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Crit Care Med. 1997 Oct;25(10):1717-20.

Echocardiographic observations during in hospital cardiopulmonary resuscitation.

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Division of Cardiology, Cabrini Medical Center, New York, NY 10003, USA.



To assess echocardiographic observations during in hospital cardiopulmonary resuscitation (CPR) and the utility of this information in the management of cardiac arrest.


Echocardiographic system brought to the hospital site of cardiac arrest and applied to patients in conjunction with conventional CPR.


Large community-hospital with portable echocardiographic system and an alerted cardiology team skilled in this technique.


Mechanical asystole was initially observed in 18 (90%) of 20 cardiac arrest patients during CPR, including four patients with severe bradyarrhythmia as the arrest rhythm. The return of ventricular contractions in four of these 18 patients a short time after starting CPR prompted positive inotropic therapy. Ventricular wall motion was noted in two patients with severe bradyarrhythmia (pseudo-electromechanical dissociation) and the causes of cardiac arrest identified as massive pulmonary embolism and hypovolemia, respectively. A gel-like, coalescent echo contrast within the cardiac chambers was observed 20 to 30 mins after CPR in ten patients with unrelenting cardiac arrest and uniformly associated with an adverse outcome. Six patients survived resuscitation but only two patients survived to hospital discharge.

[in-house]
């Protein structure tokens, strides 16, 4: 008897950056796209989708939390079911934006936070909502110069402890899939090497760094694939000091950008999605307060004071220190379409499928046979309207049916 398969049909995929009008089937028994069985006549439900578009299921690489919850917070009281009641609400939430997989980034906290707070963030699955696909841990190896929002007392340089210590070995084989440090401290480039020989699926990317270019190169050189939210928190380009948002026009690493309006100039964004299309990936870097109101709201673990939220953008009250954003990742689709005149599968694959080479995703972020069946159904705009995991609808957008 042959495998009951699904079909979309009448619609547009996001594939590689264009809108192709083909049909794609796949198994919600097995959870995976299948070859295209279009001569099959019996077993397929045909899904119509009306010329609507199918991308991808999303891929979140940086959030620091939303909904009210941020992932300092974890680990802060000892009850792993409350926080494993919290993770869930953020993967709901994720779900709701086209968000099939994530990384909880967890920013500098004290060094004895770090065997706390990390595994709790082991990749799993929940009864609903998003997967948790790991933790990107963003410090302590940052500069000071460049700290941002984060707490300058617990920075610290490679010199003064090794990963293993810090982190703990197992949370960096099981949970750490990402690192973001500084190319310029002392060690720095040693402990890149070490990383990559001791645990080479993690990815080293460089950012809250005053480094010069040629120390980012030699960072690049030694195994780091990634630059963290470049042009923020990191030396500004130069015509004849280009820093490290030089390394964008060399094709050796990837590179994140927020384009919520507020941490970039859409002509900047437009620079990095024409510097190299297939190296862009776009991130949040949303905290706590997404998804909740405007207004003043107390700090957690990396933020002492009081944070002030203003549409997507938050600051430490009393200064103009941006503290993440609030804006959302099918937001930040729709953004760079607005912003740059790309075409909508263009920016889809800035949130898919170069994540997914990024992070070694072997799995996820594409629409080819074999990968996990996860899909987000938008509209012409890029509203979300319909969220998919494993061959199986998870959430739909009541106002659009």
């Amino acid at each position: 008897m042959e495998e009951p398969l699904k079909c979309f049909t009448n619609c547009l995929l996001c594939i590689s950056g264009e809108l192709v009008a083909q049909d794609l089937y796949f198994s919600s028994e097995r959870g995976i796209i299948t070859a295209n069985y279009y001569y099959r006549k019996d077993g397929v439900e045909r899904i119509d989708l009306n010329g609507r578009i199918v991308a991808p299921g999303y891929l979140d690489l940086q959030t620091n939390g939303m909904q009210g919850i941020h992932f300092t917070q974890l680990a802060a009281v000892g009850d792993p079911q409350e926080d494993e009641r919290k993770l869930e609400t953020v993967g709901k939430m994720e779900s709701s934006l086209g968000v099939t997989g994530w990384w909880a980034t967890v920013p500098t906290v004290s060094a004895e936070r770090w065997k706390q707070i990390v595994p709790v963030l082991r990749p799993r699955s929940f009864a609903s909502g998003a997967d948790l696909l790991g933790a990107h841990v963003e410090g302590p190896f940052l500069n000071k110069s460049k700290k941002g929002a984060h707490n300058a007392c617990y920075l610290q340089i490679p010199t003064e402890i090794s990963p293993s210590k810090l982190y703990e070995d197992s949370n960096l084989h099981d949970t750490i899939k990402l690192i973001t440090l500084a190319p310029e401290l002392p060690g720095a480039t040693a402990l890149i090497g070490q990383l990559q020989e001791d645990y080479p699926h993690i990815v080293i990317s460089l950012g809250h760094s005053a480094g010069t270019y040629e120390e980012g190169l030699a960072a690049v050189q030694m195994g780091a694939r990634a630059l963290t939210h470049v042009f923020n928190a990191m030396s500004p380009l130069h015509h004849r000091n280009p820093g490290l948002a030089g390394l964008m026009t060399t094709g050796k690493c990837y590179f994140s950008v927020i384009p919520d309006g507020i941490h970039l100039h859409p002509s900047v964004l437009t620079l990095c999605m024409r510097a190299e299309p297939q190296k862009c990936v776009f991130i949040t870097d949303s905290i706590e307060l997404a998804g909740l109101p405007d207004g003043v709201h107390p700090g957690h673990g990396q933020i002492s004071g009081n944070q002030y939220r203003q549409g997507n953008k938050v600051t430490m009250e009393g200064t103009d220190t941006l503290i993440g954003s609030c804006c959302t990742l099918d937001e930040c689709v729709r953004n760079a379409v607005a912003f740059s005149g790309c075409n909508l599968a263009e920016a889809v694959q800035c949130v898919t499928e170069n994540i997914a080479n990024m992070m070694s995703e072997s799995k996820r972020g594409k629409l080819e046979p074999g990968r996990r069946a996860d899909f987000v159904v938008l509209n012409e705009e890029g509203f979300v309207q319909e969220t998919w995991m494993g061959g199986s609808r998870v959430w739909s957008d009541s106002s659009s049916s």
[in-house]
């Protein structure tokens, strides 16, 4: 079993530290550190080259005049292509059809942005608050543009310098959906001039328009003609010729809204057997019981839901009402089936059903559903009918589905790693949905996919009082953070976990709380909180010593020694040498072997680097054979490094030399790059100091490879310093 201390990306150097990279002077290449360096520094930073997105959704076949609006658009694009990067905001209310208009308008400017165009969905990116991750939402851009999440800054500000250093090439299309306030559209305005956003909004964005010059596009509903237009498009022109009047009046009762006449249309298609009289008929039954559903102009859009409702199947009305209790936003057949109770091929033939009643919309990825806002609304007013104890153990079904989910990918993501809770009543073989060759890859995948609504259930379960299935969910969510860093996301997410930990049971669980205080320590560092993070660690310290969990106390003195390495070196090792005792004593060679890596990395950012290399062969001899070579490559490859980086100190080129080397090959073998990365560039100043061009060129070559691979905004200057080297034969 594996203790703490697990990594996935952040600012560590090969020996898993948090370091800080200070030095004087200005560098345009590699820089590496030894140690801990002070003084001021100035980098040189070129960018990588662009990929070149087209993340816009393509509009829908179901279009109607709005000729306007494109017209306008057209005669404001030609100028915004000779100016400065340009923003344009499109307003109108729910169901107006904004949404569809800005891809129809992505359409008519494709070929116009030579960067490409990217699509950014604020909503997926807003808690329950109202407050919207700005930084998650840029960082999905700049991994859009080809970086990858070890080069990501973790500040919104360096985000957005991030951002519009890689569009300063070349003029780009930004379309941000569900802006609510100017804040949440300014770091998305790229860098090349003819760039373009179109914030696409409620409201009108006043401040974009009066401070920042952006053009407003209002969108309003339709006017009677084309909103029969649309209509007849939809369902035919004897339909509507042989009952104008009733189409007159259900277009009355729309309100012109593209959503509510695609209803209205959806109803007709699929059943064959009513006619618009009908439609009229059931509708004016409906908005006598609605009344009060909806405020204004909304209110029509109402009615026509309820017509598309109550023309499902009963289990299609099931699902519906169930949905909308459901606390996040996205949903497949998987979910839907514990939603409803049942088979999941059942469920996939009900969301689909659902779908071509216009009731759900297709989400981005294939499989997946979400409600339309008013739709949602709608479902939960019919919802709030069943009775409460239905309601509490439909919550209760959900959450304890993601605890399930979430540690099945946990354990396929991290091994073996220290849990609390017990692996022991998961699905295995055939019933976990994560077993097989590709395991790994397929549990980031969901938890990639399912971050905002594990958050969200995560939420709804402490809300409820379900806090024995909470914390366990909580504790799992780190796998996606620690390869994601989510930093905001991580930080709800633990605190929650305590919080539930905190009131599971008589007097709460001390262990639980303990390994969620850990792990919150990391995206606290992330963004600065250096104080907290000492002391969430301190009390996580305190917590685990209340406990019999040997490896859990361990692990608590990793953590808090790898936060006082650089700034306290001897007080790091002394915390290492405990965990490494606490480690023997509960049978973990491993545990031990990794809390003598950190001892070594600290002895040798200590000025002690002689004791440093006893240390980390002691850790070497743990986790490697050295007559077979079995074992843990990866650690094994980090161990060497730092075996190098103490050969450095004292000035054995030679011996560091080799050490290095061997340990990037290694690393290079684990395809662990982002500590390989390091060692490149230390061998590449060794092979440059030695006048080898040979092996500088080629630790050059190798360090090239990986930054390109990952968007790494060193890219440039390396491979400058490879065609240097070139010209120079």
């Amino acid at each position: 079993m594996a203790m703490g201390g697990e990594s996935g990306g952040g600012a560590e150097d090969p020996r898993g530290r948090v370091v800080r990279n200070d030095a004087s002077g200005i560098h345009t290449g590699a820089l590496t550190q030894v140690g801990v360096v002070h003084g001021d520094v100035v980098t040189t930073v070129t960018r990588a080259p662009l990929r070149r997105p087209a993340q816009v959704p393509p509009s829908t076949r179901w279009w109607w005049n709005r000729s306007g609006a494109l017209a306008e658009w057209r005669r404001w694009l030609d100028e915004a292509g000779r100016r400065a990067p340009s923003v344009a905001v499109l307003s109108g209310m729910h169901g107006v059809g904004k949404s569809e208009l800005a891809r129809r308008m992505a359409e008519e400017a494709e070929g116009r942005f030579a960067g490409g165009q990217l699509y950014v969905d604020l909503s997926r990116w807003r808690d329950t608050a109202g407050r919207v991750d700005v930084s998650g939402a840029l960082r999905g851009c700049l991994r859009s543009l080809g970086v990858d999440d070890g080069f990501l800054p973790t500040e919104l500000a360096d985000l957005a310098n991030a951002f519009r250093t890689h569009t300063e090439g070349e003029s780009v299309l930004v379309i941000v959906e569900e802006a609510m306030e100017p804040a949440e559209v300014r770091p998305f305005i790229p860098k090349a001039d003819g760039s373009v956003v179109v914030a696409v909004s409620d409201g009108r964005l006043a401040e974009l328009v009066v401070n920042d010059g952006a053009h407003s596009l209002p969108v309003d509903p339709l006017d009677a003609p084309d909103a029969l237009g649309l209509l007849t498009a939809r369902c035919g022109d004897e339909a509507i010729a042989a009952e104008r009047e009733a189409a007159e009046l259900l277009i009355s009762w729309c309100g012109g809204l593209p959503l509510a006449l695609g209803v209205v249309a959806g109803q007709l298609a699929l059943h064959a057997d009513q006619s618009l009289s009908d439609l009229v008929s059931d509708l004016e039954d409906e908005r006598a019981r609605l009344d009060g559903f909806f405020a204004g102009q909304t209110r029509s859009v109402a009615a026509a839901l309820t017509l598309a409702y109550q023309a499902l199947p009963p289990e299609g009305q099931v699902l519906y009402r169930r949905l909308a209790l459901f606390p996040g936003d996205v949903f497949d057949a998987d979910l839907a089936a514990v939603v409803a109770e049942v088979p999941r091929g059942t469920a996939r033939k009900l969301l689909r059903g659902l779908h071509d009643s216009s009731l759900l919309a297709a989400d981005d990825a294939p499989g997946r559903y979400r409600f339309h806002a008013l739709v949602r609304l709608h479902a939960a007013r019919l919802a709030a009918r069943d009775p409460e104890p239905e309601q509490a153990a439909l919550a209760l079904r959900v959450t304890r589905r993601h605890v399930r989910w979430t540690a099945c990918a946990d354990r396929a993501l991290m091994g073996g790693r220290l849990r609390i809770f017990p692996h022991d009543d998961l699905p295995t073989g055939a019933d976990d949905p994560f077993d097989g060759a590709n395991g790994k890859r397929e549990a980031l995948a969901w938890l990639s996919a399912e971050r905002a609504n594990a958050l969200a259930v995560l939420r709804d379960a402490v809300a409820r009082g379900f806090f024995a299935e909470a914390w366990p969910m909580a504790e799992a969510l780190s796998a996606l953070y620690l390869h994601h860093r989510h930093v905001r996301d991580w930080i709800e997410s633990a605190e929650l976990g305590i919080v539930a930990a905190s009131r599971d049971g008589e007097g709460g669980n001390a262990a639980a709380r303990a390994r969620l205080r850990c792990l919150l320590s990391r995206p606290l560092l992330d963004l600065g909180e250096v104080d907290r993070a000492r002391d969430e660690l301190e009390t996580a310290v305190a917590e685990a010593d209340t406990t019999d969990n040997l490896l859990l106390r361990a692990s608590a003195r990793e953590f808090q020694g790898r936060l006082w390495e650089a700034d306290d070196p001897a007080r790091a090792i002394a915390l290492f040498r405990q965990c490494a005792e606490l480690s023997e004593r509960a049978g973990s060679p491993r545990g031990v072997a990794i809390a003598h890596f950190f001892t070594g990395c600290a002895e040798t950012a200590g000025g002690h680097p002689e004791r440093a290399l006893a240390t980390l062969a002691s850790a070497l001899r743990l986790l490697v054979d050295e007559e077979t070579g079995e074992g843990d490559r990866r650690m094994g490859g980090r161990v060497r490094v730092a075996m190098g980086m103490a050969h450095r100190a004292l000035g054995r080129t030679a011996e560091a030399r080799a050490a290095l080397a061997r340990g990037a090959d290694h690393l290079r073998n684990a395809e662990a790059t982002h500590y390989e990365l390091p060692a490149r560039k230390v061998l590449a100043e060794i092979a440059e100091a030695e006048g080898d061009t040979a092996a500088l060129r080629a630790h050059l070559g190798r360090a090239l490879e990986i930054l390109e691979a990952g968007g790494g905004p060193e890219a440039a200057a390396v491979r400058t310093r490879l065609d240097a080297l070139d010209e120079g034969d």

An echocardiographic examination is feasible during CPR and may offer useful information in the management of the individual patients with cardiac arrest. It may depict the proximate cause of cardiac arrest, e.g., pulmonary embolism, cardiac tamponade, or hypovolemia, and signal the return of ventricular contractions in patients with initially absent mechanical activity. The appearance of intracardiac coalescent echo contrast in our patients with unrelenting cardiac arrest was associated with a failed outcome. The role of echocardiographic imaging in the setting of advanced cardiac life support requires further study.

[Indexed for MEDLINE]

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